But assessing any Jaguars pass-catcher comes with an asterisk. The wild inconsistencies of their quarterback gives them only so much control over year-to-year swings in production. Or even week-to-week swings in production.
Blake Bortles will be the Jaguars quarterback for the foreseeable future after signing a three-year contract extension that includes $26.5 million in guaranteed money. He earned that by improving his accuracy and ball security in 2017, most notably with a career-high 60.2 completion percentage and career-low 13 interceptions.
But that version of Bortles has taken time to come into existence, and in the process every offensive weapon around him has been victimized by his erratic play.
That is especially true with Robinson, a deep-ball specialist who was on the other end of Bortles' strong, often pinpoint arm in 2015, when he recorded the best deep-receiving season since 2006, according to Pro Football Focus. The 6'3", 211-pound wideout finished with 672 yards on balls that traveled 20-plus yards through the air.
He went from that brilliance to searching for sprayed footballs in 2016.
Bortles saw his wobbly ways come to a head when he gave Robinson only 10 catchable balls on go routes, down from 25 in 2015, per PFF. Sure, Robinson had a role in that downward spiral, but at some point no amount of midair acrobatics, sideline tiptoeing or simple raw speed can make truly impossible catches possible.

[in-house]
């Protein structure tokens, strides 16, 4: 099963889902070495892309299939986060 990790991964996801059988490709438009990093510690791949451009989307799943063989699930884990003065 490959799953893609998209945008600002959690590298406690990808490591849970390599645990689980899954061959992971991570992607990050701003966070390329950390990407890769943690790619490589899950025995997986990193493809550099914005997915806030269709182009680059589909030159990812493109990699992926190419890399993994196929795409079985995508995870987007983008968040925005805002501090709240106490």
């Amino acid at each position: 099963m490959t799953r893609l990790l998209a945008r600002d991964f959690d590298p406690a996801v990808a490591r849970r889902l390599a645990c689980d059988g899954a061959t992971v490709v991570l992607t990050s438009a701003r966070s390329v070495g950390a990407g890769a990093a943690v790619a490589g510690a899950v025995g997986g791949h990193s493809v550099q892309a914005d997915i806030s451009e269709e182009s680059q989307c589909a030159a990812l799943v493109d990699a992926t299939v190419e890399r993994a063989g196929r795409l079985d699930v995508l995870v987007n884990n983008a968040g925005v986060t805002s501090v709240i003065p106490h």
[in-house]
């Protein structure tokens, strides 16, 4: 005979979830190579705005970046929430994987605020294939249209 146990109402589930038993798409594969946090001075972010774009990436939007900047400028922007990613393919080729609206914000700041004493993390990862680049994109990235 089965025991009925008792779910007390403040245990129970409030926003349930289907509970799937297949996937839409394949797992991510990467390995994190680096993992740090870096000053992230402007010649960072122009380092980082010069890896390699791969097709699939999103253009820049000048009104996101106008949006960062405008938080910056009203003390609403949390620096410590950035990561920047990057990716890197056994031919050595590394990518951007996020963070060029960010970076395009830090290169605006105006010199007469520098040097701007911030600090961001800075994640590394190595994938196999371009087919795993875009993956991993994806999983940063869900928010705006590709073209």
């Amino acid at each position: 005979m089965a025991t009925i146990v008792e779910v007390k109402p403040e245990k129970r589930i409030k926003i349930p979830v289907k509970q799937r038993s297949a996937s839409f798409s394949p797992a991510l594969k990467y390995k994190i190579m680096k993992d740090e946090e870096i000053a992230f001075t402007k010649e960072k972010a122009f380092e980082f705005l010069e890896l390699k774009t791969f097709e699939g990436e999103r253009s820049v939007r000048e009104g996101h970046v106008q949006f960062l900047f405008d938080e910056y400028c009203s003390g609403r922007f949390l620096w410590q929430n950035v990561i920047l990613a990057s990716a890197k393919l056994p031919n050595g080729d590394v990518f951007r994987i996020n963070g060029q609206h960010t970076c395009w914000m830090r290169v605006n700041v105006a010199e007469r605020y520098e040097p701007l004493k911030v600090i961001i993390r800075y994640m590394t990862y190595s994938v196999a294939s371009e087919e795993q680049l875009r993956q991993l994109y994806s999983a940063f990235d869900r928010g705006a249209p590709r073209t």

After a year of stretching for the most routine throws, Robinson muttered what he really thought about Bortles during training camp (NSFW):
Robinson has shown what he's capable of when given remotely consistent quarterback play, which is why he should expect a contract at least in the neighborhood of Davante Adams' deal with the Green Bay Packers.
Like Adams, Robinson is entering his age-25 season in 2018. In December the Packers signed Adams to a four-year contract extension worth $58.75 million, which came toward the end of his fourth NFL season. In 59 regular-season games he's caught 237 balls for 2,811 yards and 26 touchdowns.
Robinson, meanwhile, is either ahead or not far behind in all of those categories, having logged 202 catches for 2,848 yards and 22 touchdowns over 16 fewer games. Remember, that's coming from a receiver who was on the field for just a handful of snaps in 2017.
Robinson likely won't need to settle for a one-year deal like the Philadelphia Eagles' Alshon Jeffery when he was one of the top free-agent wide receivers in 2017. That's often standard procedure for a talented player who is either recovering from an injury or carrying character concerns after suspensions.
But interested bidders will be ready if the Jaguars don't re-sign Robinson before March 14 at 4 p.m. ET, which will drive up the price for his services. The Washington Redskins will reportedly be hovering, according to JP Finlay of NBC Sports Washington. The New York Jets, San Francisco 49ers and Chicago Bears also have clear wide receiver needs and $60-plus million in cap space.
The desperation for premier receiving talent in a thin free-agent market is matched only by the amount of money flowing around. That should end with a young, athletic and proven receiver getting paid accordingly. And with a general manager taking a big gulp, then happily swallowing any risk still tied to Robinson.